I'm working on a problem where I need information on the size of $E_n=|S_n-n\mu|$, where $S_n=X_1+\ldots+X_n$ is a sum of i.i.d. random variables and $\mu=\mathbb EX_1$. For this to make sense, the $(X_i)$ have to be integrable. In that case, the weak law of large numbers says $E_n/n$ converges to 0 in probability, while the strong law says $E_n=o(n)$ almost surely.

If $X_1$ is square integrable, then we get the (stronger) result $E_n/(n^{1/2+\epsilon})$ converges to 0 in probablility. What I am looking for is a result for the case $\mathbb E|X_1|^\alpha<\infty$ for some $1<\alpha<2$. Back-of-the-envelope calculations suggest a result of the form $E_n=O(n^{1/\alpha+\epsilon})$ holds. I suspect a relationship with $\alpha$-stable laws and have tracked down Gnedenko and Kolmogorov's book, but find (1) their notation is quite hard to read; (2) they seem to mainly care about something that's not so important for me; namely a result of the Central Limit Theorem type. They impose extra conditions under which suitably scaled and translated versions of $S_n$ converge to a non-trivial distribution. I don't want to assume anything beyond an $\alpha$th moment inequality, but am looking for a correspondingly weaker conclusion giving upper bounds on $E_n$.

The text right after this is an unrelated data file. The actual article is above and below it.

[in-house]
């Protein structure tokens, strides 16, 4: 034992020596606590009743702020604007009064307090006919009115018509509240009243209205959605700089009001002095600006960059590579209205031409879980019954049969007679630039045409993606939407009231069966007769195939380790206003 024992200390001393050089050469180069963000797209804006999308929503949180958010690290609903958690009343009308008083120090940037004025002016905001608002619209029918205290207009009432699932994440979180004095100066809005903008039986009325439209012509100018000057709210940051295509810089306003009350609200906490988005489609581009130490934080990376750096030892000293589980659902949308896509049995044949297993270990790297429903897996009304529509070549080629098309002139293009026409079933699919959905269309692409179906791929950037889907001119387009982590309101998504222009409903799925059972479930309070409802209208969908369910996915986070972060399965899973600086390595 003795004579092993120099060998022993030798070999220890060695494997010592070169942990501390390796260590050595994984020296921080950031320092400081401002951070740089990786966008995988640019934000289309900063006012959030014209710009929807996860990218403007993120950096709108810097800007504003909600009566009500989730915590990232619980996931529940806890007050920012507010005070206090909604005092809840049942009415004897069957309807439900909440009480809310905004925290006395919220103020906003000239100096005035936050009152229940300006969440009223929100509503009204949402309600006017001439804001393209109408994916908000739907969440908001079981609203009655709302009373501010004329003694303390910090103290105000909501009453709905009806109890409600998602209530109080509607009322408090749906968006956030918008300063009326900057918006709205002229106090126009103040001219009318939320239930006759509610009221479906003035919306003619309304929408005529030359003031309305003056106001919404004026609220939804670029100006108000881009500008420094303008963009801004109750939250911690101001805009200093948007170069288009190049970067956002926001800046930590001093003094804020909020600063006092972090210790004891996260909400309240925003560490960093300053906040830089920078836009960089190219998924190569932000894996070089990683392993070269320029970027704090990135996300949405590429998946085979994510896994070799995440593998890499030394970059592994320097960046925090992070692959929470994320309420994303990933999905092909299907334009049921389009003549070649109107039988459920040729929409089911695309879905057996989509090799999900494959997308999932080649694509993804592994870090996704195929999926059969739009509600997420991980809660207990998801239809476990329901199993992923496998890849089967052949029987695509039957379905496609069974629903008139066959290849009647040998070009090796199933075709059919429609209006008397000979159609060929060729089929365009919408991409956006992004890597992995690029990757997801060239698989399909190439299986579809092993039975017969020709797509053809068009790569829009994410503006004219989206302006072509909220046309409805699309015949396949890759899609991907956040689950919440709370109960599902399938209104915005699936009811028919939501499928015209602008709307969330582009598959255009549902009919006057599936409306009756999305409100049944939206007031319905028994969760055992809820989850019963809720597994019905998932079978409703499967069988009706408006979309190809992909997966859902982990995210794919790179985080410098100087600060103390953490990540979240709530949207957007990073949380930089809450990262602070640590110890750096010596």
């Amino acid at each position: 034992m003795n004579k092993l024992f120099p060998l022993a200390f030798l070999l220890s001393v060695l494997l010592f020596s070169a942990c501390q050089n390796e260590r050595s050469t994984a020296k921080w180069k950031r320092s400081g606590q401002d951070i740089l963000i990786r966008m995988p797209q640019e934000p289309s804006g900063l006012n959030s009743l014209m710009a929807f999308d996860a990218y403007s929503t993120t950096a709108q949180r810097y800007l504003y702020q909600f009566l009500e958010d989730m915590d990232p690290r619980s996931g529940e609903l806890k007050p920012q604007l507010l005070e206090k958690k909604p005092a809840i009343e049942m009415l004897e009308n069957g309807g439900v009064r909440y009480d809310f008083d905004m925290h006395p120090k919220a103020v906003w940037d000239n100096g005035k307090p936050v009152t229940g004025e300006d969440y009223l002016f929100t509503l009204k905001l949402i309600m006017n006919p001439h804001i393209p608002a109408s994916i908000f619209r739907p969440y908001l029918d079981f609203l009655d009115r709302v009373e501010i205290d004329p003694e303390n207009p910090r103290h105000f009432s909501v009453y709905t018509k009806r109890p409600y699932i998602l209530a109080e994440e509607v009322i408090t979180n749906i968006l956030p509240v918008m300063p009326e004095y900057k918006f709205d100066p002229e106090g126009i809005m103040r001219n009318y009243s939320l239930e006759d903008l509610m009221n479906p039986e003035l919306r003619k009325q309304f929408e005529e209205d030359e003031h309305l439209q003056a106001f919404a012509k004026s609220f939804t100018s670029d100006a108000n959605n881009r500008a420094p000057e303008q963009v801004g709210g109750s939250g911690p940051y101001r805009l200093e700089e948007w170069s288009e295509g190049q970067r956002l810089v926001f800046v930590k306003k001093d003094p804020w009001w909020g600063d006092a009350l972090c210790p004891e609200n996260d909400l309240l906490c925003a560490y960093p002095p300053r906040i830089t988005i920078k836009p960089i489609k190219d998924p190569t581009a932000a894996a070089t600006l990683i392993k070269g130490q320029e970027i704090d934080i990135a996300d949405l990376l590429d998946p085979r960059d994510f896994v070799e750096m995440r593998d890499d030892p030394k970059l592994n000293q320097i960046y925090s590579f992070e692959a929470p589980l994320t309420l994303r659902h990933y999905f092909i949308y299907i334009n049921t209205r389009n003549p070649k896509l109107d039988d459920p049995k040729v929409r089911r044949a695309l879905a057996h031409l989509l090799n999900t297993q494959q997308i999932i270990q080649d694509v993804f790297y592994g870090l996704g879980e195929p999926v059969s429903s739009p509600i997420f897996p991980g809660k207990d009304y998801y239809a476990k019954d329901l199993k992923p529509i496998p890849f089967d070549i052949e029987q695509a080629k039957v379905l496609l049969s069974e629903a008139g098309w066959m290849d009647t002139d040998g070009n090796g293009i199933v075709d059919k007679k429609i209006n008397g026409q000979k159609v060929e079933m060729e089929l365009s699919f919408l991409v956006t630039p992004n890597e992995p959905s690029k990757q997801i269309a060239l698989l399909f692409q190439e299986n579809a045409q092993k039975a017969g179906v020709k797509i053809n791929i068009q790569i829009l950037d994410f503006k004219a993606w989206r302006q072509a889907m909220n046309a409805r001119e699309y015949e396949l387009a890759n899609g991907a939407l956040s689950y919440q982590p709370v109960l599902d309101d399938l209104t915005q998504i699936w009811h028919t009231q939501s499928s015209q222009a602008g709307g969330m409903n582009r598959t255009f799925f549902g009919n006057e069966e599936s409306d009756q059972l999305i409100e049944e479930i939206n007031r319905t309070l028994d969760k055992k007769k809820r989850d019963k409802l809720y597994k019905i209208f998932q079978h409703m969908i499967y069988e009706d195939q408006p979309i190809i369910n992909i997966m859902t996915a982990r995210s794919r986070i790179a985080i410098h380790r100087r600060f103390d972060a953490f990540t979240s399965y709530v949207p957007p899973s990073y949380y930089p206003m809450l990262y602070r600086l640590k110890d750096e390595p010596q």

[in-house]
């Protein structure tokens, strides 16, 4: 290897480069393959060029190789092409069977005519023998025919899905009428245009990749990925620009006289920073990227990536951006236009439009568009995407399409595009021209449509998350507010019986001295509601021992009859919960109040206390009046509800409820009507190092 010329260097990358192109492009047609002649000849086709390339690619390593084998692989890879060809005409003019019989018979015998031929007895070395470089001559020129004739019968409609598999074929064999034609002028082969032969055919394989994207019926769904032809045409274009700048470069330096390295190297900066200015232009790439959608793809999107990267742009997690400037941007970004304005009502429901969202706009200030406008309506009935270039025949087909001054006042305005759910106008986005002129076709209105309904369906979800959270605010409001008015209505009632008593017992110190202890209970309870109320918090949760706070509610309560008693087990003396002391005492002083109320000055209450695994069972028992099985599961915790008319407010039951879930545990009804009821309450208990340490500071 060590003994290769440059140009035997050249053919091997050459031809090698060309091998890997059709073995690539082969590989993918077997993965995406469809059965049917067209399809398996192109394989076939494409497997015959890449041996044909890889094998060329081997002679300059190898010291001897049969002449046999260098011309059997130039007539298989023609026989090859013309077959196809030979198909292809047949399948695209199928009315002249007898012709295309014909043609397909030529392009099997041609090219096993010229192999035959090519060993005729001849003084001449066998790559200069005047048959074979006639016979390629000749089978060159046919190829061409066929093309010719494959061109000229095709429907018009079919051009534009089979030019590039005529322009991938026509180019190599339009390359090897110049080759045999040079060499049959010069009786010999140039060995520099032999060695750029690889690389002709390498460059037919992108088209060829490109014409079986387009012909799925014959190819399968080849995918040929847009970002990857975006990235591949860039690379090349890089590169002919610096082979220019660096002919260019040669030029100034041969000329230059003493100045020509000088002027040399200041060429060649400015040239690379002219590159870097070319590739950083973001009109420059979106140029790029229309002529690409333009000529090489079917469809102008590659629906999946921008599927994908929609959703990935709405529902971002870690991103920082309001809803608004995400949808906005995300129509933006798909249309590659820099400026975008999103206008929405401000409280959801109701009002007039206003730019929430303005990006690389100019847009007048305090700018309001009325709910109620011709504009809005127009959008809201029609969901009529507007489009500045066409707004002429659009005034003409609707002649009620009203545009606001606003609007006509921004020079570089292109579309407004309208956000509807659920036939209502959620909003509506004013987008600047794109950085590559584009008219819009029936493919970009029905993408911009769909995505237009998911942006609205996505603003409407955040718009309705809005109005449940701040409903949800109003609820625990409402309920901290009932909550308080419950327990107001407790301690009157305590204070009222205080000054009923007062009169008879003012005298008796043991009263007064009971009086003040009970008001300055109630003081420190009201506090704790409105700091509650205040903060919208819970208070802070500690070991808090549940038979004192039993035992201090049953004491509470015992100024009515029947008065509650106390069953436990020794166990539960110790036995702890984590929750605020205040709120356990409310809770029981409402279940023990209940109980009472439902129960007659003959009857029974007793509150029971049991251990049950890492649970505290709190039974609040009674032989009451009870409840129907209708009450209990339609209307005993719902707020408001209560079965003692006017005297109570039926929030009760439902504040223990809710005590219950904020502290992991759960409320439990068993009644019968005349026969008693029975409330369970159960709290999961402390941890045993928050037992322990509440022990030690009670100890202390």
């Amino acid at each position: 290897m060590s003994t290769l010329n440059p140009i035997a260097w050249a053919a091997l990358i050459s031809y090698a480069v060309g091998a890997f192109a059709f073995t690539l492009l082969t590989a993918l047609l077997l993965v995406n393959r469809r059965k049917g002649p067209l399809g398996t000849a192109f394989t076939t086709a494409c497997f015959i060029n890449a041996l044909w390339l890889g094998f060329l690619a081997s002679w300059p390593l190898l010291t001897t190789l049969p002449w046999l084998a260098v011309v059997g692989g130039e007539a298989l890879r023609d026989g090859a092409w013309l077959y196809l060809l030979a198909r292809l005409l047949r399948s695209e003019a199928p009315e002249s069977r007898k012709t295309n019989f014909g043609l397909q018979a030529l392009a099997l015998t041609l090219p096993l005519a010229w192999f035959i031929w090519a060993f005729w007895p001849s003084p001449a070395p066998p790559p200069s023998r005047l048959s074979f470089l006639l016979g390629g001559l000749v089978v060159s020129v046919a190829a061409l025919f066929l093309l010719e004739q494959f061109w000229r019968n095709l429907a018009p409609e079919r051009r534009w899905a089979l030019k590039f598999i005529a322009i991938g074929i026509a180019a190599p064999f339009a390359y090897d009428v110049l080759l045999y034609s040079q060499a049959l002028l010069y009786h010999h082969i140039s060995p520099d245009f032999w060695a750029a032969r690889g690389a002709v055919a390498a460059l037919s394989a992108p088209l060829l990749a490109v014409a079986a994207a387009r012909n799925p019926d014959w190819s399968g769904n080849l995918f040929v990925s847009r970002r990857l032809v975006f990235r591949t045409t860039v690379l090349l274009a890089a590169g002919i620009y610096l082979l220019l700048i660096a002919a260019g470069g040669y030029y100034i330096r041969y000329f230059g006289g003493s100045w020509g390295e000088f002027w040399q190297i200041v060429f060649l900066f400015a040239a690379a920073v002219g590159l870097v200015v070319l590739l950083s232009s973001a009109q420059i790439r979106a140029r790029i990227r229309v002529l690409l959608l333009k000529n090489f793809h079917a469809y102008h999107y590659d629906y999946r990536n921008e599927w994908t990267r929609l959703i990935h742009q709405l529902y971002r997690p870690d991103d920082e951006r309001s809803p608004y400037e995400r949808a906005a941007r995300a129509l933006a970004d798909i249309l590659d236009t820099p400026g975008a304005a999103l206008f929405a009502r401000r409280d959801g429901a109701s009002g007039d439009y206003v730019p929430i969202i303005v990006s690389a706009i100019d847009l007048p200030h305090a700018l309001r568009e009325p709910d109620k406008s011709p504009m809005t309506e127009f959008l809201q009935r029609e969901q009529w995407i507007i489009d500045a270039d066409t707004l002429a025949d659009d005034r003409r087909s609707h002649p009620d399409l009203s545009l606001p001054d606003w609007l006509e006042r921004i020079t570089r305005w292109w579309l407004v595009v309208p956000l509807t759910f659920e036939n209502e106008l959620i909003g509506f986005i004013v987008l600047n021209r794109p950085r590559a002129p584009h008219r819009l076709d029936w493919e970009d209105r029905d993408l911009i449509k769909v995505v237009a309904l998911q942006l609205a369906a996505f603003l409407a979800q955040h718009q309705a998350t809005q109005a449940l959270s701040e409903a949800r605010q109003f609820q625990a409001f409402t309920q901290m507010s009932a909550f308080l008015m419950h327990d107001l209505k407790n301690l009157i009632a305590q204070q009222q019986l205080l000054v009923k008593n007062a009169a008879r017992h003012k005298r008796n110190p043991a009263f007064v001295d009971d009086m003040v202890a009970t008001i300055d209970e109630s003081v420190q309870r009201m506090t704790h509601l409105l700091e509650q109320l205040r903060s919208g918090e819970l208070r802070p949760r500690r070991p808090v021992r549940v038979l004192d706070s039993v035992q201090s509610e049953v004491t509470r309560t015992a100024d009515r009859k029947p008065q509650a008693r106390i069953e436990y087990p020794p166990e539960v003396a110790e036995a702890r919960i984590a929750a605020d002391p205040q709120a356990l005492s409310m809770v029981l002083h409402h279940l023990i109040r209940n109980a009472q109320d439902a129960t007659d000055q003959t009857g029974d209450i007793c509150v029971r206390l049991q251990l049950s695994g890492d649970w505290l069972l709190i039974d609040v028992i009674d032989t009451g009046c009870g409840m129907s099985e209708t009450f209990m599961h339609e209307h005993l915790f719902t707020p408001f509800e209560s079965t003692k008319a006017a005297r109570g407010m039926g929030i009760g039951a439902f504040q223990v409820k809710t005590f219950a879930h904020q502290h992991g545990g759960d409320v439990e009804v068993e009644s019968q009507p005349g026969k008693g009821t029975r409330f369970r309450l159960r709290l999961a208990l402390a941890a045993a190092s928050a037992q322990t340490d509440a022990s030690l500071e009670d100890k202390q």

Can anyone point me to some results about deviation from the mean for sums of iid random variables with $\alpha$th moments ($1<\alpha<2$)?

In a similar vein, what if the random variables fail to have an $\alpha$th moment for some $\alpha<1$. Here I'd expect to see some kind of result telling me that if $S_n/a_n$ converges in probability to a constant for some sequence $(a_n)$, then that constant must be 0.

**Edit:**
Let me give a precise Chebyshev-like statement I would really like to be true.
Let $(X_n)$ be iid; $\mathbb EX_1=0$ and $\mathbb E|X_1|^\alpha<\infty$ for some $1<\alpha<2$.
Then $\mathbb P(|S_n|>t)<C_\alpha n\mathbb E|X_1|^\alpha/t^\alpha$, where $C_\alpha$ is a constant that only depends on $\alpha$ (I have guessed the bound based on "symbol-bashing" with the $\alpha$-stable law and believe it's at least "dimensionally correct".)

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